20 Mar 2017 |
World innovation news |
Sustainable Development, the Circular Economy and Environmental Issues , Innovative Materials and Advanced Manufacturing
Silicon-based Photovoltaic Windows: Solar Power for All
The extra costs of building equipment linked to energy-efficient buildings tend to discourage both entrepreneurs and individuals. This article focuses on a technology that will help spread solar power generation by using photovoltaic solar windows, which until now, was deemed too expensive. A group of researchers from the University of Minnesota and the University of Milano-Bicocca were able to develop more affordable solar power windows. Co-authored by Francesco Meinardi, Samantha Ehrenberg, Lorena Dhamo, Francesco Carulli, Michele Mauri, Francesco Bruni, Roberto Simonutti, Uwe Kortshagen and Sergio Brovelli, the study entitled “Highly efficient luminescent solar concentrators based on earth-abundant indirect-bandgap silicon quantum dots” was published in Nature Photonics, on February 20, 2017.
Photovoltaic Window Technology
The researchers developed a technology to produce luminescent solar concentrators (LSC) made of silicon nanoparticles. LSCs are devices that concentrate solar radiation and direct it to photovoltaic panels in order to take full advantage of the amount of light that reaches the glass surface. Since its arrival on the market, the solar window technology, launched in 2011 by Nihon Telecommunication Systems, serves as an alternative to photovoltaic panels, and is highly appreciated for its economic and aesthetic benefits. However, collecting sunlight on larger architectural surfaces quickly proved to be unprofitable because of the cost of the window panes compared to the energy savings. Since then, several studies have been carried out in an effort to improve the concept. The use of LSCs greatly optimized the windows’ performance, but remained somewhat unsatisfactory because of reduced transparency of the glass. The problem was subsequently resolved by researchers at the University of Michigan with the production, in 2014, of a new type of transparent solar concentrator. However, in order for this to qualify as a 100% green energy source, the materials used must be environmentally responsible, which is not the case with the products developed to date.
Luminescent solar concentrator (LSC) manufacturing process
First transparent photovoltaic windows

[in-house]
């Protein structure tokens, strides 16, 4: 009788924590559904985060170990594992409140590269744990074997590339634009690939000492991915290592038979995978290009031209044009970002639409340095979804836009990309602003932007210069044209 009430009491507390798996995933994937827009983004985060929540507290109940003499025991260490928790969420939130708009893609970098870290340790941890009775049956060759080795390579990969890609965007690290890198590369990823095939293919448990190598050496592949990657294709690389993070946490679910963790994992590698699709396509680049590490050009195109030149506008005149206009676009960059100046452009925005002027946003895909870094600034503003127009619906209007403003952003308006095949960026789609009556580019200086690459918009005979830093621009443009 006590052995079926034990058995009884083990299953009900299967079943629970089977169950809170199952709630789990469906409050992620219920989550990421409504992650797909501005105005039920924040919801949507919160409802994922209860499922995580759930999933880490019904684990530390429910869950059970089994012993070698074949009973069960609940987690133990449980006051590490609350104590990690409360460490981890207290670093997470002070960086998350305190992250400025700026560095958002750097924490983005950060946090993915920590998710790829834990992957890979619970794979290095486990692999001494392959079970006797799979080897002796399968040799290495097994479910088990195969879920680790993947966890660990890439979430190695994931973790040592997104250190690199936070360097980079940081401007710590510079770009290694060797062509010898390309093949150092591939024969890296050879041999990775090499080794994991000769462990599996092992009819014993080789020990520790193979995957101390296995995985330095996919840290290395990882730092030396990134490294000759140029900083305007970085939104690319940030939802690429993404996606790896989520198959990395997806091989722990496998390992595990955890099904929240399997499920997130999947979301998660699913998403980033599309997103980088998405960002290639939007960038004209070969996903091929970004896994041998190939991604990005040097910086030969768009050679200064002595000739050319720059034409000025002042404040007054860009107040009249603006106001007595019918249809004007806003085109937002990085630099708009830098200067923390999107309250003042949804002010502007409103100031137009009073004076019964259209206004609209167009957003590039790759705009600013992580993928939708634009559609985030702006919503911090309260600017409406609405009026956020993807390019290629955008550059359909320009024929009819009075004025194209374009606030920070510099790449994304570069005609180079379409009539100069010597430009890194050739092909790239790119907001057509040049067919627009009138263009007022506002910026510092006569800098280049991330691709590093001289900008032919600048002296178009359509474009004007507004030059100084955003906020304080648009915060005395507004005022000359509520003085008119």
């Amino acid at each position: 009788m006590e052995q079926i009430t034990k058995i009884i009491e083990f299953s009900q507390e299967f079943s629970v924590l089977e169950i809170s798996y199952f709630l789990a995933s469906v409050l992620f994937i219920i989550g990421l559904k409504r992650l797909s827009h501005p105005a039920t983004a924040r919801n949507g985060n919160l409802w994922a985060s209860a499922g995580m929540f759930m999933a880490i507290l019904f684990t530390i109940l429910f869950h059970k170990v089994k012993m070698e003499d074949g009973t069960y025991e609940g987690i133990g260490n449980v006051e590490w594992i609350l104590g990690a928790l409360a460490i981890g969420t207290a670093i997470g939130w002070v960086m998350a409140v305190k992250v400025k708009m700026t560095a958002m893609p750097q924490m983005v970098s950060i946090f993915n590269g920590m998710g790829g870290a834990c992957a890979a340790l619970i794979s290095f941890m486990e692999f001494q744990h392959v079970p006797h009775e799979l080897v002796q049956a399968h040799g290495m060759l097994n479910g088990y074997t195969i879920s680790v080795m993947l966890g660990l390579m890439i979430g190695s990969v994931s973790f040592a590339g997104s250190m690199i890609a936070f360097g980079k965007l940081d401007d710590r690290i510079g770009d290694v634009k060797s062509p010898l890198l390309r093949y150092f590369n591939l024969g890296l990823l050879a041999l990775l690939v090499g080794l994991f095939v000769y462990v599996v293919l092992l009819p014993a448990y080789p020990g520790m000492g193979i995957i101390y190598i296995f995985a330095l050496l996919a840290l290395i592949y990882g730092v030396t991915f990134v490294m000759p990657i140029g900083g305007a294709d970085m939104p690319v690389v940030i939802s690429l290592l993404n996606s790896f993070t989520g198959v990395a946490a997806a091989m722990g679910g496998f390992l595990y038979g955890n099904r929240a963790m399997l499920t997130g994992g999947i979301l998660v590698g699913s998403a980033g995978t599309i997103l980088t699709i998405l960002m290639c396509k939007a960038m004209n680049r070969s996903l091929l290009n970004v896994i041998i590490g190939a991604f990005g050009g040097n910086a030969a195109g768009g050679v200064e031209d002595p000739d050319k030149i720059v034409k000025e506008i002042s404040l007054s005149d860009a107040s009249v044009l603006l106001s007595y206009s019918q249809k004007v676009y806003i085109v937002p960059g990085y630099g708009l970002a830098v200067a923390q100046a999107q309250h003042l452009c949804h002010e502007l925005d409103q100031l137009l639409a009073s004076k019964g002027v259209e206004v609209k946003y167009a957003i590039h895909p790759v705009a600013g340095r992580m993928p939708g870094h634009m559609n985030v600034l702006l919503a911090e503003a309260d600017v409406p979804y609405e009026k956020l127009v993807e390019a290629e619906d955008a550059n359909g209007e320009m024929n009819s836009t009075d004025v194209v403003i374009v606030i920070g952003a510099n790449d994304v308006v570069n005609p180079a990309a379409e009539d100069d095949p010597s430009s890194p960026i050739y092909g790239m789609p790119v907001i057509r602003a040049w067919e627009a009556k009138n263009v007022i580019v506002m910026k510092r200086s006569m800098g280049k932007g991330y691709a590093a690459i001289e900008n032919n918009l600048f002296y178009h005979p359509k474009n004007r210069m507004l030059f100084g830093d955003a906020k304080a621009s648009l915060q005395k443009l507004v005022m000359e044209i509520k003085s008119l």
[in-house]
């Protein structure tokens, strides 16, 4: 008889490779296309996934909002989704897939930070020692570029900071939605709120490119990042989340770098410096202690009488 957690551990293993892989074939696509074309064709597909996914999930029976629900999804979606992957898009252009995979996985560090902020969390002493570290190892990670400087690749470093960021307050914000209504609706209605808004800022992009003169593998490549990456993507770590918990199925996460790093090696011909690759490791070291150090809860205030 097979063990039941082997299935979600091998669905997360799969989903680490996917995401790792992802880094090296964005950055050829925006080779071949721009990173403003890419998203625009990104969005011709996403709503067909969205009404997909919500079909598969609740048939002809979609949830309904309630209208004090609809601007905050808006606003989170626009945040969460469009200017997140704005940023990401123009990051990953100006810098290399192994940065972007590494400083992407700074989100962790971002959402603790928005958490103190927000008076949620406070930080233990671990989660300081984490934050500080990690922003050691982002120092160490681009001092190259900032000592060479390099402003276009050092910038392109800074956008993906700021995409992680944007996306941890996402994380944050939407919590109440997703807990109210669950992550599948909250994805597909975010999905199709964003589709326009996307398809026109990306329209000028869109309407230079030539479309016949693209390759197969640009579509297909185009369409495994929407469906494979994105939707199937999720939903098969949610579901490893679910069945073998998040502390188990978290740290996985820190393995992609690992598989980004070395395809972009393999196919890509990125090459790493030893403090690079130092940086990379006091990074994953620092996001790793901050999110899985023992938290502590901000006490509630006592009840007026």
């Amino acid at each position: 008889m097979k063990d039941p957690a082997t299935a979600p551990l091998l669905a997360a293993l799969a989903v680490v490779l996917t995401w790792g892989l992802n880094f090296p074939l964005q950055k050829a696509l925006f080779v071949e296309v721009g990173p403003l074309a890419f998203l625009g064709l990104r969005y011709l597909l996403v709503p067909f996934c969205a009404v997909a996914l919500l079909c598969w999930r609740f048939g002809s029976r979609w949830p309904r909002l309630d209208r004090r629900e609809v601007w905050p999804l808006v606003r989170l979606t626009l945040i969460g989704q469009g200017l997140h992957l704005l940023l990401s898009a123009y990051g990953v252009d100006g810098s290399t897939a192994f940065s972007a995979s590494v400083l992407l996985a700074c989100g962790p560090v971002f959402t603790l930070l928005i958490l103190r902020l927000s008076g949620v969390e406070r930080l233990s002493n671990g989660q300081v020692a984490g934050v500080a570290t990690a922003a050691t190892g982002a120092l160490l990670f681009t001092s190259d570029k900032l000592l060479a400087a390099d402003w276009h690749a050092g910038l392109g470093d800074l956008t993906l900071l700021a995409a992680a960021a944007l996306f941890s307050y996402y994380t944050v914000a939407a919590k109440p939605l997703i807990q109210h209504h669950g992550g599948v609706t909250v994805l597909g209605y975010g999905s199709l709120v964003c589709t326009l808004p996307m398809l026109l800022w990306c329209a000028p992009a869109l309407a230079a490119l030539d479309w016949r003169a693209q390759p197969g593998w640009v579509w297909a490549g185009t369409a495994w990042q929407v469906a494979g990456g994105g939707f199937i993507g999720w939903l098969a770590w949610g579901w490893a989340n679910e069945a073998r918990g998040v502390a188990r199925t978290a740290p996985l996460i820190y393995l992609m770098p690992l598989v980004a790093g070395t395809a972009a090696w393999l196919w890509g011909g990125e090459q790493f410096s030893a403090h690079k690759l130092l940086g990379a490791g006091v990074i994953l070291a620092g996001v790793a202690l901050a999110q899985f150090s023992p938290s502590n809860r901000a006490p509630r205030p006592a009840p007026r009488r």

Environmentally Responsible Luminescent Solar Concentrators
Until recently, the best results had been reached using LSCs with relatively complex nanostructures, either composed of potentially toxic elements like cadmium or lead, or rare substances like indium, which is already heavily used in other industries. The researchers at the University of Minnesota chose silicon because it abounds in the environment and is non-toxic. It also works more efficiently by absorbing more light than it emits at different wavelengths. However, silicon, in its normal state, does not emit luminescence, which is the optical property needed to transfer solar energy to photovoltaic cells. To develop this capacity, the researchers reduced the silicon size to a few nanometers, or about one-tenth of a thousandth of the diameter of a human hair. At this scale, silicon acquires new properties. In addition, it becomes a very effective light emitter, as it does not reabsorb its own luminescence. Since luminescence increases the performance of LSC, the main objective of this study was to design a process for the manufacture of LSC based on silicon nanoparticles.
The silicon is reduced to particles with the use of a technological process using a plasma reactor. The powder is converted into an ink-like solution. It is then incorporated into a polymer which can be used to form a sheet of flexible plastic material or to coat a surface with a fine film. The optical characteristics of the silicon nanoparticles resulted in a solar energy capture increase of 5% and also reduced the production cost of photovoltaic glass. The University of Minnesota invented the silicon nanoparticle production process a decade ago and holds a number of patents on this technology.
Silicon synthesis by plasma reactor
Uwe Kortshagen, Professor of Mechanical Engineering at the College of Science and Engineering of the University of Minnesota, and Sergio Brovelli, Physics Professor at the University of Milano-Bicocca and LSC manufacturing expert, met in 2015 to collaborate on the design of this new window. The potential of silicon nanoparticles for this technology was immediately approved and their partnership was born.
The research was funded by the U.S. Department of Energy (DOE), (Office of Basic Science, Centre for Advanced Solar Photophysics, Energy Frontier Research Center), the European Community’s Seventh Framework Program and the National Science Foundation (NSF).
Hanen Hattab is a PhD student in Semiology at UQAM. Her research focuses on subversive and countercultural arts and design practices such as artistic vandalism, sabotage and cultural diversions in illustration, graphic arts and sculpture.